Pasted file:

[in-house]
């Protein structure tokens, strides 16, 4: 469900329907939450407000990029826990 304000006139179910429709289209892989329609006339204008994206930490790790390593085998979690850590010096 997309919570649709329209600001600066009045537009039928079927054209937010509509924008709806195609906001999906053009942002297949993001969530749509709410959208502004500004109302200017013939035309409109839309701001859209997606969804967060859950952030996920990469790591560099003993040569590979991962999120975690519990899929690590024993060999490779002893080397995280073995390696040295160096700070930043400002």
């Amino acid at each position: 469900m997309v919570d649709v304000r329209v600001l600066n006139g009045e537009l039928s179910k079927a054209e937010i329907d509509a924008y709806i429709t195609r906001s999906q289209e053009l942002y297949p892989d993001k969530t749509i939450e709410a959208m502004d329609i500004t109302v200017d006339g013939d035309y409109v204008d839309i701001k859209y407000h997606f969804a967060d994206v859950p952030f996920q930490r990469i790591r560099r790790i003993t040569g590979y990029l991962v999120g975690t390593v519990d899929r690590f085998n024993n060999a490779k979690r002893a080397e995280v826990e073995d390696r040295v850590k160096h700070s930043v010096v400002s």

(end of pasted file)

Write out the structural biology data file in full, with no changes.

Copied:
[in-house]
């Protein structure tokens, strides 16, 4: 469900329907939450407000990029826990 304000006139179910429709289209892989329609006339204008994206930490790790390593085998979690850590010096 997309919570649709329209600001600066009045537009039928079927054209937010509509924008709806195609906001999906053009942002297949993001969530749509709410959208502004500004109302200017013939035309409109839309701001859209997606969804967060859950952030996920990469790591560099003993040569590979991962999120975690519990899929690590024993060999490779002893080397995280073995390696040295160096700070930043400002």
């Amino acid at each position: 469900m997309v919570d649709v304000r329209v600001l600066n006139g009045e537009l039928s179910k079927a054209e937010i329907d509509a924008y709806i429709t195609r906001s999906q289209e053009l942002y297949p892989d993001k969530t749509i939450e709410a959208m502004d329609i500004t109302v200017d006339g013939d035309y409109v204008d839309i701001k859209y407000h997606f969804a967060d994206v859950p952030f996920q930490r990469i790591r560099r790790i003993t040569g590979y990029l991962v999120g975690t390593v519990d899929r690590f085998n024993n060999a490779k979690r002893a080397e995280v826990e073995d390696r040295v850590k160096h700070s930043v010096v400002s």